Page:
RMIT expert available for comment on how to spend wisely in a recession

RMIT expert available for comment on how to spend wisely in a recession

In anticipation of a global recession and the current cost of living crisis, an RMIT finance expert is available to provide insights into smart spending.

Angel Zhong, Associate Professor of Finance, School of Economics, Finance and Marketing (0433 810 413 or

Topics: recession, cost of living, saving, budget, pay-day lending, buy-now-pay-later

Make a budget to understand your financial situation

Having a good plan can afford you more financial freedom and help you strike an optimal balance between your income and spending.

Track your spending, income, investment and set aside money for emergency for the rainy days. There are a lot of free online budgeting websites and apps to help do this.

Try to establish your own budgeting framework by allocating a certain proportion of your money to spending for needs, recreational purposes and emergencies.

Once you have a budgeting framework, stick with it but also make sure that you review it on a regular basis, as your life situation and priority may change.

Spend wisely 

Before purchasing anything, spend some time comparing prices of goods that you are after. There are free online resources that help compare prices and track the history of goods.  

Try not to let your impulse control you when business run promotions and large-scale sales, such as Click Frenzy. A solid budget will help you work out what you really need instead of buying what is on sale.

Be wary of short-term and pay-day lending platforms and buy-now-pay-later (BNPL) products

While they may offer short-term solutions when you have urgent liquidity needs, they come with high interest rates. They may also induce long-term financial pain if you don’t repay on time.

While you benefit from an extra channel of payment when your budget is tight, BNPL may give you extra debt hangover. 

Watch out for marketing traps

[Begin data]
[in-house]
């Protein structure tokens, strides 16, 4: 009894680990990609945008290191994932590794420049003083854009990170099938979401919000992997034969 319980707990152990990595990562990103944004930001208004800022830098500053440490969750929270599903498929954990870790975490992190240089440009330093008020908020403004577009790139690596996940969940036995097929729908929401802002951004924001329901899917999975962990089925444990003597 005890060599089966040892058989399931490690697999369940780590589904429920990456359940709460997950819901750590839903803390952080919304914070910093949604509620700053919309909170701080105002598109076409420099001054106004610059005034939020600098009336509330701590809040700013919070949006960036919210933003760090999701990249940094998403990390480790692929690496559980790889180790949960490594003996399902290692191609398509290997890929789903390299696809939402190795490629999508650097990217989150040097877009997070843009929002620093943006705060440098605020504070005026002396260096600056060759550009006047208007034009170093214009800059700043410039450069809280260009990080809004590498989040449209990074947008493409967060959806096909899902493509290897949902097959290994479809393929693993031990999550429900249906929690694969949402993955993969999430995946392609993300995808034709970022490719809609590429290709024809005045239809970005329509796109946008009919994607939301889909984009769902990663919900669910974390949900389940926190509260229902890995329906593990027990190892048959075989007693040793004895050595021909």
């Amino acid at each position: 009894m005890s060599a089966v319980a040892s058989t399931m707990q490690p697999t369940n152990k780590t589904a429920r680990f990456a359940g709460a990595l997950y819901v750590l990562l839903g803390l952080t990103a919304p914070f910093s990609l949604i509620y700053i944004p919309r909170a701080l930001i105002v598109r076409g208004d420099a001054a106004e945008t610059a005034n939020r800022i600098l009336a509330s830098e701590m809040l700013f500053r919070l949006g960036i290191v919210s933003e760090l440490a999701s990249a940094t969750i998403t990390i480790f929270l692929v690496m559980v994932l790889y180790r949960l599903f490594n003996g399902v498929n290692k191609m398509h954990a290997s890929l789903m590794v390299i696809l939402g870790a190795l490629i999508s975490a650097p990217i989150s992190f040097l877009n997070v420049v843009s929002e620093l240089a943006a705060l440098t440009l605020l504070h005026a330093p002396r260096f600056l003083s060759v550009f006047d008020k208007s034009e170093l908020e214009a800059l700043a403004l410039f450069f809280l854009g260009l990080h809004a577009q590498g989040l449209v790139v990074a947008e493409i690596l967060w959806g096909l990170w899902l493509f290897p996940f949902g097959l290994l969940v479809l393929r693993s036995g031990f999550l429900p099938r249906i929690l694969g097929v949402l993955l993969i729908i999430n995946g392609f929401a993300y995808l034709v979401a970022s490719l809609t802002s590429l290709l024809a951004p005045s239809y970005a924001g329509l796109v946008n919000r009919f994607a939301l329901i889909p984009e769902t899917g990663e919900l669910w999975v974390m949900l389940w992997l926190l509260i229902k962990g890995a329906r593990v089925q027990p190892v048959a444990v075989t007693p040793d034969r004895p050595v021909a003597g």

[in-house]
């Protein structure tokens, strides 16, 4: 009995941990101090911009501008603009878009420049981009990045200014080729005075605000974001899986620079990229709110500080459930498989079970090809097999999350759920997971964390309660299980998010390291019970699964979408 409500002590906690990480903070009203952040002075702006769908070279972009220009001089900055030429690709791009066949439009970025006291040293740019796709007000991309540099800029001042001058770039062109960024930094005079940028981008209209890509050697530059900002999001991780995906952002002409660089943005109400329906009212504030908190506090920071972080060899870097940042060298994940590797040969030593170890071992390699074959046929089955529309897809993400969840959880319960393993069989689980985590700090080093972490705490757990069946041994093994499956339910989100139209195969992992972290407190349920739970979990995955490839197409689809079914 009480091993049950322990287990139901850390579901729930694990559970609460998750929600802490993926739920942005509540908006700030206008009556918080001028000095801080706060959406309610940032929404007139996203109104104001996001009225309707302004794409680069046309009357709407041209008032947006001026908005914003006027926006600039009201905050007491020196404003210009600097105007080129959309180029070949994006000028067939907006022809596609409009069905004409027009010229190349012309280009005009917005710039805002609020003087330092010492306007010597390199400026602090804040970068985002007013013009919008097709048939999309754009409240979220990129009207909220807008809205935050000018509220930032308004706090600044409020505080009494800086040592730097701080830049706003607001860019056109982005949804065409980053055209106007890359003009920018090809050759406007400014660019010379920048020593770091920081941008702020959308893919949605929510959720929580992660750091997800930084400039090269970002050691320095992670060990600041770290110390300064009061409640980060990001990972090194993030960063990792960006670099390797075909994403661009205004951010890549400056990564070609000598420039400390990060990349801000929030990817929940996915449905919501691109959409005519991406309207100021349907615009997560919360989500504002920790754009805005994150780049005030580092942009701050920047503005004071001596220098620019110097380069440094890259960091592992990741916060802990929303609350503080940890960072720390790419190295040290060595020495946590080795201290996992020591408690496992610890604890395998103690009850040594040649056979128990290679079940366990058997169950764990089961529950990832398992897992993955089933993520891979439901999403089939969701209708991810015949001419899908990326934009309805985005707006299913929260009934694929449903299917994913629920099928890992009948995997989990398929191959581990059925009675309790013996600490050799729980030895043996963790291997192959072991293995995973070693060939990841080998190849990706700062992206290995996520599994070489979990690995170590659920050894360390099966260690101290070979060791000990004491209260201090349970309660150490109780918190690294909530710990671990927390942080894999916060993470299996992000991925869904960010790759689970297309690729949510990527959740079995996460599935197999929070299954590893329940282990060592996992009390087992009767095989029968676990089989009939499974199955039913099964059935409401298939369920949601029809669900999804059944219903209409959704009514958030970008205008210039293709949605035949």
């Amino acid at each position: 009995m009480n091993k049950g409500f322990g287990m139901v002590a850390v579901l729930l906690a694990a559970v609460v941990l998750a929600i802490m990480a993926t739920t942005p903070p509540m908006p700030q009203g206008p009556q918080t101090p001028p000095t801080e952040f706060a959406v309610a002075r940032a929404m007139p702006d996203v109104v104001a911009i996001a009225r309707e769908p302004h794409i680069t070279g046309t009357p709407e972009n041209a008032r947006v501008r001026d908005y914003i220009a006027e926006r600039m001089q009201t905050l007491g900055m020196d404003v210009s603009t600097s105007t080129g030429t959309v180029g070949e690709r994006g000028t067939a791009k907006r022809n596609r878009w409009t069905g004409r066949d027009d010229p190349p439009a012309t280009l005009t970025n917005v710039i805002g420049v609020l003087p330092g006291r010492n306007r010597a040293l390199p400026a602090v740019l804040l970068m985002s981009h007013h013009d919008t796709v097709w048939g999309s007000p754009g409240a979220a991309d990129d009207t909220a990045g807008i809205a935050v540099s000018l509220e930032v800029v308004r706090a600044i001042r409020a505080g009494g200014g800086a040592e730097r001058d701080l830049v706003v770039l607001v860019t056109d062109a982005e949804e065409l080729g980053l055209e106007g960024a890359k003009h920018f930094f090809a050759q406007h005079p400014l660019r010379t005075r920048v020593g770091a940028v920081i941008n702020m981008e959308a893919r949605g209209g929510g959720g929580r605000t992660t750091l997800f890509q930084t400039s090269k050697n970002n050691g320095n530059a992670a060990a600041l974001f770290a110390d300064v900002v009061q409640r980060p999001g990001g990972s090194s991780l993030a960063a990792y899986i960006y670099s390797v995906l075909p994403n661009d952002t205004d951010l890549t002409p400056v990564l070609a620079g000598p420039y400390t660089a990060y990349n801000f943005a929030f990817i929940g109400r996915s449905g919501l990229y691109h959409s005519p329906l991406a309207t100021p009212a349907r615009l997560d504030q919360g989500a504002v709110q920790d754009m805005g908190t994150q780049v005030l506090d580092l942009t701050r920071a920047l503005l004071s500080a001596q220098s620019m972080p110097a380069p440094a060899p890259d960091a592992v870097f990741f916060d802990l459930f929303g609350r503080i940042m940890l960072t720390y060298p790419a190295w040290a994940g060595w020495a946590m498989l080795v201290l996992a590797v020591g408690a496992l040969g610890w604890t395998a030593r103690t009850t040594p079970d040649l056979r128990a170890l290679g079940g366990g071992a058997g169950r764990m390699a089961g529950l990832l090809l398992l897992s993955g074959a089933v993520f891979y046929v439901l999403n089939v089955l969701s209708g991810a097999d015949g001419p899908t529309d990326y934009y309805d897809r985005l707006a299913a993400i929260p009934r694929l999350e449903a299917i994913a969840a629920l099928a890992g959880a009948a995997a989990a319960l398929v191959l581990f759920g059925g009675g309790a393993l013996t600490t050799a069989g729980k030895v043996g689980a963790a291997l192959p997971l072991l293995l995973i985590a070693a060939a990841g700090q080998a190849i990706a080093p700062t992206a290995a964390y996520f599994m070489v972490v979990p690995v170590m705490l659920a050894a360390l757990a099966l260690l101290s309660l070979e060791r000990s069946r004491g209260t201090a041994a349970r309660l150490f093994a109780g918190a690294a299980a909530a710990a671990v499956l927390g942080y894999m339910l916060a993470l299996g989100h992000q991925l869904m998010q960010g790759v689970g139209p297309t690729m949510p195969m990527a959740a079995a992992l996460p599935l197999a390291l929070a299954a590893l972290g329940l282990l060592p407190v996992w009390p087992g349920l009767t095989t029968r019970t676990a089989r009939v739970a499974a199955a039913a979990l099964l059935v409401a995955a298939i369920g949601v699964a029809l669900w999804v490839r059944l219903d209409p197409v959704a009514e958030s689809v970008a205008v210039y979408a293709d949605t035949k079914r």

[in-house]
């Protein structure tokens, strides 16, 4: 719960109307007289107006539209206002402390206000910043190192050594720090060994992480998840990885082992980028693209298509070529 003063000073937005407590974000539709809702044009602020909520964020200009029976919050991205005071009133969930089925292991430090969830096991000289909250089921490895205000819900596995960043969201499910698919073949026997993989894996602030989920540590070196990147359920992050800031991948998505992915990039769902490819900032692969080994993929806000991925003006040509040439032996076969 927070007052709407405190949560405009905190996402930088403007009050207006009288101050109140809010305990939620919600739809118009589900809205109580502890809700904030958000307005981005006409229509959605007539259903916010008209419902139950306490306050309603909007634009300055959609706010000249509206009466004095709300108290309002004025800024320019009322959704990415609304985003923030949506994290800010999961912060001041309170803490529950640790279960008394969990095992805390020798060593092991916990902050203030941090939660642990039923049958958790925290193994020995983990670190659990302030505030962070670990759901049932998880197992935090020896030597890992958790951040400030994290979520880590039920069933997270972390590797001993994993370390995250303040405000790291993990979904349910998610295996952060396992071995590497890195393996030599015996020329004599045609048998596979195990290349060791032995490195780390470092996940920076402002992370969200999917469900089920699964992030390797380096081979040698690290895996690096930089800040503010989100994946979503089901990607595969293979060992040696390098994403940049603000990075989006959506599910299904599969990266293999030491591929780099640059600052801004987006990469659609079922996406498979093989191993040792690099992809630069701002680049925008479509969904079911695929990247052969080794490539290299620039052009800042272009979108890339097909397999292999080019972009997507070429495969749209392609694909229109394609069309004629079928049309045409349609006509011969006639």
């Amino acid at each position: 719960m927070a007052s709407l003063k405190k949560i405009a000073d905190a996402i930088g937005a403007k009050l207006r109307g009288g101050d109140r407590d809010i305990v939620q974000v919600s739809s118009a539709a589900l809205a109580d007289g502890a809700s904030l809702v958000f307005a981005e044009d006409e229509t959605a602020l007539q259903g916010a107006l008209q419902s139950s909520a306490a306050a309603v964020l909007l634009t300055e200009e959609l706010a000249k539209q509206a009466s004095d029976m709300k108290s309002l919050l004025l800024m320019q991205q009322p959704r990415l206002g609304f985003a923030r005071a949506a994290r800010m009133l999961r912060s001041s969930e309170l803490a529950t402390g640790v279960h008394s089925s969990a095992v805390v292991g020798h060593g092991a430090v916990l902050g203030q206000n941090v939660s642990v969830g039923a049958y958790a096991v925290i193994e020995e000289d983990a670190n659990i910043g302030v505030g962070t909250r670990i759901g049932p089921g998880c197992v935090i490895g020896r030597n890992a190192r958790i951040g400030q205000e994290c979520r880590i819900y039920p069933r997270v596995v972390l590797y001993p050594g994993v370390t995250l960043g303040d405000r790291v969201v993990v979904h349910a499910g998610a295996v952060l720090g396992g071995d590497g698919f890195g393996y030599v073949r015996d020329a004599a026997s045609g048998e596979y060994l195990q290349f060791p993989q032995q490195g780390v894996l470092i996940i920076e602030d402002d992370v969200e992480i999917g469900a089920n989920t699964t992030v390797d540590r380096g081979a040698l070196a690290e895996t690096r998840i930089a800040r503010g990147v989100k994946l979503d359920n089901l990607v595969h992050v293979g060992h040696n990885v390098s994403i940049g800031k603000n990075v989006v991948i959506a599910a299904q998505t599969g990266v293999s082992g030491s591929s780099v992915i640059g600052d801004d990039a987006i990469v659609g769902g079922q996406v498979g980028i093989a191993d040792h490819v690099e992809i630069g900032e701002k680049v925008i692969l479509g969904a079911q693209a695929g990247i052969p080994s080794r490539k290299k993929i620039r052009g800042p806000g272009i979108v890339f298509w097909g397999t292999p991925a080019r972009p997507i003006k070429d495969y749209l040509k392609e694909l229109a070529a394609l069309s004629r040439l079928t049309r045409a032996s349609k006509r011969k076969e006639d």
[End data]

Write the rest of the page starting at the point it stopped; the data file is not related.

Consumer research experts may design lucrative marketing events to lure you to buy things that you don’t really need. They may do it via limited time sales to trick you into thinking that you will miss out if you don’t buy. But in fact the sale prices are not that attractive.

There are also other marketing traps such as ‘buy two and get one free’. Many consumers are attentive to the ‘free’ item without realising the actual discount rate.

Dr Zhong’s areas of research include asset pricing, investments and capital market, including stock market anomalies and multi-factor asset pricing model. Her research has been published in journals including Journal of Banking and Finance, International Review of Finance, International Review of Financial Analysis and Pacific-Basin Finance Journal. 


Interviews: Angel Zhong, 0433 810 413 or

General media enquiries: RMIT External Affairs and Media, 0439 704 077 or

aboriginal flag
torres strait flag

Acknowledgement of Country

RMIT University acknowledges the people of the Woi wurrung and Boon wurrung language groups of the eastern Kulin Nation on whose unceded lands we conduct the business of the University. RMIT University respectfully acknowledges their Ancestors and Elders, past and present. RMIT also acknowledges the Traditional Custodians and their Ancestors of the lands and waters across Australia where we conduct our business - Artwork 'Luwaytini' by Mark Cleaver, Palawa.